*3 Decision: The refusal of registration is reversed. [FN6]
J. D. Sams
R. L. Simms
G. D. Hohein
Members, Trademark Trial and Appeal Board
FN2. An even closer analogy might be drawn to sound marks used and registered for services. Cases involving unique packaging also seem relevant.
FN3. Section 45 of the Trademark Act, 15 U.S.C. 1127, as amended (eff. Nov. 16, 1989), defines the term "trademark" as follows:
The term "trademark" includes any word, name, symbol, or device, or any combination thereof--
(1) used by a person, or
(2) which a person has a bona fide intention to use in commerce and applies to register on the principal register established by this Act,
to identify and distinguish his or her goods, including a unique product, from those manufactured or sold by others and to indicate the source of the goods, even if that source is unknown.
FN4. It should be noted that we are not here talking about the registrability of scents or fragrances of products which are noted for those features, such as perfumes, colognes or scented household products. Nor is this a case involving the question of descriptiveness of a term which identifies a particular fragrance of a product. In such cases it has been held that a term is unregistrable under Section 2(e)(1) of the Act if it merely describes an odor or other significant feature of the product. See In re Gyulay, 820 F.2d 1216, 3 USPQ2d 1009 (Fed.Cir.1987) (APPLE PIE held merely descriptive since the term described the scent released by potpourri simmered in water).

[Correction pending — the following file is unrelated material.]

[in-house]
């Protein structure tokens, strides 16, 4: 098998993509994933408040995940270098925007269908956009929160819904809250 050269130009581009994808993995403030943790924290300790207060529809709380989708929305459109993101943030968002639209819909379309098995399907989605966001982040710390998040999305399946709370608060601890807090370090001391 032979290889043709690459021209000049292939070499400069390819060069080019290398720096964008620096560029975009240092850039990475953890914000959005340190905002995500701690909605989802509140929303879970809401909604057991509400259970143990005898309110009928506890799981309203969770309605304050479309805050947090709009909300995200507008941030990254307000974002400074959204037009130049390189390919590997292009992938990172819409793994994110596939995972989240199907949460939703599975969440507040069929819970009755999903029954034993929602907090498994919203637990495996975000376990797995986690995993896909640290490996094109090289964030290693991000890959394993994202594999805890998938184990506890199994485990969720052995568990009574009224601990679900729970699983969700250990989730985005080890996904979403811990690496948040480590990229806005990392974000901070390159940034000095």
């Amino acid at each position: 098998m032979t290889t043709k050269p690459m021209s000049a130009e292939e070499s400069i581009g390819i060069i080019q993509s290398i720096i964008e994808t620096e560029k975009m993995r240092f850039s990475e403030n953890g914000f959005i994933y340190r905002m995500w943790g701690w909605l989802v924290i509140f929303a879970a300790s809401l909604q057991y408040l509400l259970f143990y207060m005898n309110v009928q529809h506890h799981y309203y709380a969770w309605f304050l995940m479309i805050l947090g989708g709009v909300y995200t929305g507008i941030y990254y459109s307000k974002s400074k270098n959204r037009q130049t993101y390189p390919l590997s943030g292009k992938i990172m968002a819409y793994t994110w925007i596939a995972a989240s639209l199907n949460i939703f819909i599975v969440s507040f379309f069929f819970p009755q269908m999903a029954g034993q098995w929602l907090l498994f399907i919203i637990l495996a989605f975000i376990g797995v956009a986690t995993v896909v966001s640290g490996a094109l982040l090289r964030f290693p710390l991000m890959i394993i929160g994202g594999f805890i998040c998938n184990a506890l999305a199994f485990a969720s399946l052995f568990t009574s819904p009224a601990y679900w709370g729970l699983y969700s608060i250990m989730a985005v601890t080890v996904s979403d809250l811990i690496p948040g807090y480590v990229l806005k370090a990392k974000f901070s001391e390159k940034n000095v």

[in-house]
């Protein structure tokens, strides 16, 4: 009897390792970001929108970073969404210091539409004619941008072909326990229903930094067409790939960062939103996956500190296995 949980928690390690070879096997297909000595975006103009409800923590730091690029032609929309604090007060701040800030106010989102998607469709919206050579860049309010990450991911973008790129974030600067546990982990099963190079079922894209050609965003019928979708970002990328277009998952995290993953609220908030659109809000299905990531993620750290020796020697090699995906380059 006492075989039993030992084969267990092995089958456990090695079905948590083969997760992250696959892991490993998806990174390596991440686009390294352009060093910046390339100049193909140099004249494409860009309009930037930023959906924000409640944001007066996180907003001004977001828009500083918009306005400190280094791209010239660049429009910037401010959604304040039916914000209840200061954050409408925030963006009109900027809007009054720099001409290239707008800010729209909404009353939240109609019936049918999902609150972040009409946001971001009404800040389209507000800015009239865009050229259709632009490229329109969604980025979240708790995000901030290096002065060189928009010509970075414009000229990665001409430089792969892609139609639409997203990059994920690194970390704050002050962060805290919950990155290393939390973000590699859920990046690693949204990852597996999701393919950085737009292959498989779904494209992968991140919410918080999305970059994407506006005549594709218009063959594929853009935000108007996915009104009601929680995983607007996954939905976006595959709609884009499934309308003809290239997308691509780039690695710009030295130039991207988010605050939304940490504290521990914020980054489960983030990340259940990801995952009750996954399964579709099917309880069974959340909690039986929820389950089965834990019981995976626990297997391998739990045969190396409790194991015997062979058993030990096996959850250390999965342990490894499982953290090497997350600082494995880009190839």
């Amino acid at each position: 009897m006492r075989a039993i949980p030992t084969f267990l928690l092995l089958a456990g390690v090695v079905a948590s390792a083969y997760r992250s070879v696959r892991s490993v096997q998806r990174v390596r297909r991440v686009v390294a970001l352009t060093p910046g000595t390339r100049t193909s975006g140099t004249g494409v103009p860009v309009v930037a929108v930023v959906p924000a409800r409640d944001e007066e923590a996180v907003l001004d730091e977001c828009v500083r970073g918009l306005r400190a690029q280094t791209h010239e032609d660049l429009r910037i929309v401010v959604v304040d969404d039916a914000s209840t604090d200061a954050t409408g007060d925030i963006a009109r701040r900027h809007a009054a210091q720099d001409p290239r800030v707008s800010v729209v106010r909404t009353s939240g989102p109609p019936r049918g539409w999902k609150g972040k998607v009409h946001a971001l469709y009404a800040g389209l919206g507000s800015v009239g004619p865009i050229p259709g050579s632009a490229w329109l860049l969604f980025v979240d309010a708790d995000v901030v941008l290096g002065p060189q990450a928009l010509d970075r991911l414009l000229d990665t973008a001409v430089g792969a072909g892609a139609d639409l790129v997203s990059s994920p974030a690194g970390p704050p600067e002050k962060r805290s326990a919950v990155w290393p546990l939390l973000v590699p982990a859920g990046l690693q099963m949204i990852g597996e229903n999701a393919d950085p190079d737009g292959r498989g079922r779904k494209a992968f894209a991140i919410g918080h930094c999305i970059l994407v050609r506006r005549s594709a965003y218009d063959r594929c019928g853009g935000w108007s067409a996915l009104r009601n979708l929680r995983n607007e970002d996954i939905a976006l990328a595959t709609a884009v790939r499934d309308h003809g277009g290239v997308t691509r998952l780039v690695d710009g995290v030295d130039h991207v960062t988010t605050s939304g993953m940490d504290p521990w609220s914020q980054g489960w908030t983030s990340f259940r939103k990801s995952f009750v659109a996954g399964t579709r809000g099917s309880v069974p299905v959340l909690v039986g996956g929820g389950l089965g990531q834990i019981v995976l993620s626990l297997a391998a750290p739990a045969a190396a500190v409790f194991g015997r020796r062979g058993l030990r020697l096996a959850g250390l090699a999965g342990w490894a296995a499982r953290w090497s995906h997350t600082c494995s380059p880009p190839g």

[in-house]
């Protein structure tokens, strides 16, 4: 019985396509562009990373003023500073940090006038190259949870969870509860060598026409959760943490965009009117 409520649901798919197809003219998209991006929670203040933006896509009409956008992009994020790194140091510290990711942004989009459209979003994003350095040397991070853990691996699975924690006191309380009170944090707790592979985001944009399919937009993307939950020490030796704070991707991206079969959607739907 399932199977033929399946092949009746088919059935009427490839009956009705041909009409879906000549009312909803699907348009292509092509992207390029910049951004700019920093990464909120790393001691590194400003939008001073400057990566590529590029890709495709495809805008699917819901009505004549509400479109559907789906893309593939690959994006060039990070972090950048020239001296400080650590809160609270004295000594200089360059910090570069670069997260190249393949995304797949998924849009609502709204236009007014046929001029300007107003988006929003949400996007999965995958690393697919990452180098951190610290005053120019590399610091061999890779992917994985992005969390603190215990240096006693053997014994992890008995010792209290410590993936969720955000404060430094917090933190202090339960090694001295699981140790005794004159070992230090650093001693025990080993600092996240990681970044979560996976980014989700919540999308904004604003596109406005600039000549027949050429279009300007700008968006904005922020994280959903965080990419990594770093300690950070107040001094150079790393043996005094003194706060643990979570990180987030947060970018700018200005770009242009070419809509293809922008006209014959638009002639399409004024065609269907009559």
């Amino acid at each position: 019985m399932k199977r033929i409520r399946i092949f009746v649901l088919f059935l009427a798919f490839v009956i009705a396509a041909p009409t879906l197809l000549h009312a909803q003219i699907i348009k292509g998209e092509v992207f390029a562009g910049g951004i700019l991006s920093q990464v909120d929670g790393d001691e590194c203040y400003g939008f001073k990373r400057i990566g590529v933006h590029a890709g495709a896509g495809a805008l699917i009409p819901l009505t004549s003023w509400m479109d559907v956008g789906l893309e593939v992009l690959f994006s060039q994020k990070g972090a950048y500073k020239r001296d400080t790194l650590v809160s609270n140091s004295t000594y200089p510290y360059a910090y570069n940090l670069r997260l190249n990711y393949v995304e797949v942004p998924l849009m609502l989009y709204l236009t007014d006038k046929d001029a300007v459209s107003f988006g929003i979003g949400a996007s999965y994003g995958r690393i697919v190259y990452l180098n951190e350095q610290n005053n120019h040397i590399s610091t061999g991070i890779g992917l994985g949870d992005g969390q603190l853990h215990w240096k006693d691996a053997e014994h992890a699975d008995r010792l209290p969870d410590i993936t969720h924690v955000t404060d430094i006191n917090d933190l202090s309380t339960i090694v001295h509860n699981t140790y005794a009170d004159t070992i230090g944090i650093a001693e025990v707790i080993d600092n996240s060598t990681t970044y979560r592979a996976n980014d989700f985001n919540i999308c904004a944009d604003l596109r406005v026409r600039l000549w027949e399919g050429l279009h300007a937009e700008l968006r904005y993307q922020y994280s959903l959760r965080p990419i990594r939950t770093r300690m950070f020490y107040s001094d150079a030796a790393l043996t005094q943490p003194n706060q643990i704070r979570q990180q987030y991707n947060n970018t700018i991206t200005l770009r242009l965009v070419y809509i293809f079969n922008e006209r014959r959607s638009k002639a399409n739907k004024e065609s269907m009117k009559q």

FN5. We note that the Trademark Review Commission of the United States Trademark Association, in its review of the Trademark Act of 1946,
determined that the terms "symbol, or device" should not be deleted or narrowed to preclude registration of such things as a color, shape, smell, sound, or configuration which functions as a mark.
The United States Trademark Association Trademark Review Commission Report and Recommendations to USTA President and Board of Directors, 77 TMR 375, 421 (Sept.-Oct. 1987). See also Moon-Ki Chai, "Protection of Fragrances under the Post-Sale Confusion Doctrine," 80 TMR 368, 371-72 (July-Aug. 1990).
FN6. The description of applicant's mark noted above will appear on the certificate of registration as applicant's mark. Although advances are continually being made in Office operations and practices, the era of "scratch and sniff" registrations is not yet upon us.